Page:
The third lesson is that forecasts tend to be significantly more accurate when negative news is already consensus. Even when considering risks that may erode significantly the estimates for the next year, large entities tend to consider a lower probability of occurrence of those events in order to maintain a “positive” outlook. There are still too many politicians and economists who believe that the economy is a matter of sentiment and animal spirits and that, as such, one should maintain a healthily optimistic outlook to support the economy. This has obviously been debunked by reality. Being too optimistic has impacted the credibility of very valuable forecasts while doing nothing to lead economic agents to see a brighter prospect in a recession.
In the past nine years we have seen important improvements in economic forecasting. Some investment banks have stepped out of their historical role of painting rosy outlooks where next year is always a “this time is different” story, and we have seen a more realistic approach. Unfortunately, there is still an eyebrow-raising tendency to end global outlook reports with the same recommendations every year: carry trade your way into the next twelve months.
International bodies have also improved. We have are seeing a much more realistic approach to forecasting than ten years ago, but inflation and GDP estimates still err on the side of figures that governments will be happy with. However, the intense and rising pressure from governments that these bodies are receiving is actually a sign that forecasting is becoming more independent.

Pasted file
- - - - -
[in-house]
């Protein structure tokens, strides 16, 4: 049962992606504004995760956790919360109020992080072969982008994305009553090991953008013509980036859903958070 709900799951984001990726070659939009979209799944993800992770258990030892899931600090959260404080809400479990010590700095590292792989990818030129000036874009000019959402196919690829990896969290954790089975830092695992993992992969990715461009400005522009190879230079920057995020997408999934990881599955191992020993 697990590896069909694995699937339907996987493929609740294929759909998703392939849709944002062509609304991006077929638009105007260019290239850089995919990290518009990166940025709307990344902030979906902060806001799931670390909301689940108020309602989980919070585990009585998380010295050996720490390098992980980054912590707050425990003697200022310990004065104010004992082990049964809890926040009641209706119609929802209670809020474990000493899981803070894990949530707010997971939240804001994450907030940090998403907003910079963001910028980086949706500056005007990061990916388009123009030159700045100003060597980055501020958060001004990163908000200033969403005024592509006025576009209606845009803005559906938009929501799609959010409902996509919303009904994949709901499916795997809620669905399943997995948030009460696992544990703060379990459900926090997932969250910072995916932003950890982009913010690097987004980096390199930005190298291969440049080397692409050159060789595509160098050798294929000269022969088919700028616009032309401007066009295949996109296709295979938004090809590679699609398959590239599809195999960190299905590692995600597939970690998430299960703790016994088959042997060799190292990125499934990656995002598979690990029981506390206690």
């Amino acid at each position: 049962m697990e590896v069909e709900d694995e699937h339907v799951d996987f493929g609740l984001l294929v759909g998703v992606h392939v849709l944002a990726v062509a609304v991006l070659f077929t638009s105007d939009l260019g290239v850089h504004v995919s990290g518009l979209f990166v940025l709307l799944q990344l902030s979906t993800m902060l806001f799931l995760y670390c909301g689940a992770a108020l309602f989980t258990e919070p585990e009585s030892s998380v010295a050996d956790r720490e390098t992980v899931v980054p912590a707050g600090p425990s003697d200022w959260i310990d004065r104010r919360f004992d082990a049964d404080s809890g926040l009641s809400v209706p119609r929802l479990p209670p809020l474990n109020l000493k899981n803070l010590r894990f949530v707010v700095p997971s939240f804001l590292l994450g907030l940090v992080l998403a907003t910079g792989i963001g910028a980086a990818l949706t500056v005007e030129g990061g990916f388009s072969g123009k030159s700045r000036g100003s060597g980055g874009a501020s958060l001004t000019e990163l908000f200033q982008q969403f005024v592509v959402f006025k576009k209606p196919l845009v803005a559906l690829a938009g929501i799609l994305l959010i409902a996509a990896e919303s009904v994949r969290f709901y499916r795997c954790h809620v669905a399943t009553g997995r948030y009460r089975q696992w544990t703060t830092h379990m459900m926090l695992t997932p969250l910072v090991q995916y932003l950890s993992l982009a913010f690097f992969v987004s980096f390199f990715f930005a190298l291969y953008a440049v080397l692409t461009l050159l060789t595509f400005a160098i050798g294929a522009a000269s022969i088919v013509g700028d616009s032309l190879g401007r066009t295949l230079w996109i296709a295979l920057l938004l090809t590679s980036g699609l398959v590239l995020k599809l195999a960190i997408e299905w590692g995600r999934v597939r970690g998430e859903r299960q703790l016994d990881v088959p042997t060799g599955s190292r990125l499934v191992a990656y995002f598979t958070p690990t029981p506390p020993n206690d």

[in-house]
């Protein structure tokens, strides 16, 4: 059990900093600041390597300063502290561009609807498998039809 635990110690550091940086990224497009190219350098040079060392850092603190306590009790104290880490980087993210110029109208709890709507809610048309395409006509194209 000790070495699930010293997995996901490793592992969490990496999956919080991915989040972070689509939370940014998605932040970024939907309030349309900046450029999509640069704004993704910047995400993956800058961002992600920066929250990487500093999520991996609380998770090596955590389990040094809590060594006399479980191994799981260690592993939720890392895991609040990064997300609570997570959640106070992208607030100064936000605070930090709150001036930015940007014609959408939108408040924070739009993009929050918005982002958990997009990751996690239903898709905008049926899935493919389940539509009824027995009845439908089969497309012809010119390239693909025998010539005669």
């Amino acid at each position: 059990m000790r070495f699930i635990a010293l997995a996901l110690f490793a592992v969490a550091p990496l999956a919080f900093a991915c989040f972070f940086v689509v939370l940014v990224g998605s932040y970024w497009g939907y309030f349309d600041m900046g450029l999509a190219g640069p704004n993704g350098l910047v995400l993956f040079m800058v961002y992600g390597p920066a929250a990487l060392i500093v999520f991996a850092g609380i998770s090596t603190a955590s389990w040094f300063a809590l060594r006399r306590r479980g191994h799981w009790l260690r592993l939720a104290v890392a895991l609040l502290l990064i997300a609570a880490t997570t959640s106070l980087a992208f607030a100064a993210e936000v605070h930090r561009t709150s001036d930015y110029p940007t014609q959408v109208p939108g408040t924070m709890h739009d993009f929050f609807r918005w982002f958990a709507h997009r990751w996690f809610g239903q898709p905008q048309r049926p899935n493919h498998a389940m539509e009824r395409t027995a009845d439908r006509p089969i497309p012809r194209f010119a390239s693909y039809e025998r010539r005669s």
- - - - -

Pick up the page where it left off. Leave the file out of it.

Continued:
The final lesson for us as investors is simple: take with a pinch of salt those estimates that place too much positive impact on government and central bank stimuli. Remember that things that have never happened and multipliers that have never occurred are not going to happen, even less so with all-time-high levels of debt and widespread overcapacity.
Reading only mainstream macroeconomic reports, even if coming from different entities, can lead to a massive confirmation bias, and I learned many years ago that we may get dozens of different sources that ultimately just say the same thing: government spending is always good and central banks always get it right.
We must also remember that mainstream bodies are almost entirely populated by Keynesian economists, and there is a tendency to adopt the messages of pressure groups in the economic debate, as we are witnessing with things like the Great Reset, the whitewashing of MMT (modern monetary theory) and the adoption of concepts like inequality, stakeholder investment, and social spending in ways that are uncomfortably close to the political agendas of some interventionist parties. Mainstream bodies should have understood by now that adopting political mantras does not combat wrong economically radical agendas, it only undermines the entity’s credibility.
Independent research and forecasts have become increasingly important precisely because of the lack of pressure from governments or central banks to produce a predesigned estimate. And this rise of the independents has been absolutely critical to spur international bodies and investment banks to step up their game. That is why it is so important to use different sources of research.
The best way to use forecasts is to do what many of us learned to do, for example, with brokers’ equity and fixed-income research, forget the first page and read the data, the details and the deep content. The headlines and recommendations of brokers and international entities should be the last thing to read in outlook reports.
Forecasting is essential. Independence is key. Independent forecasting will be even more important in 2021 than it was in 2020.
Daniel Lacalle, PhD, economist and fund manager, is the author of the bestselling books Freedom or Equality (2020),Escape from the Central Bank Trap (2017), The Energy World Is Flat (2015), and Life in the Financial Markets (2014).
He is a professor of global economy at IE Business School in Madrid.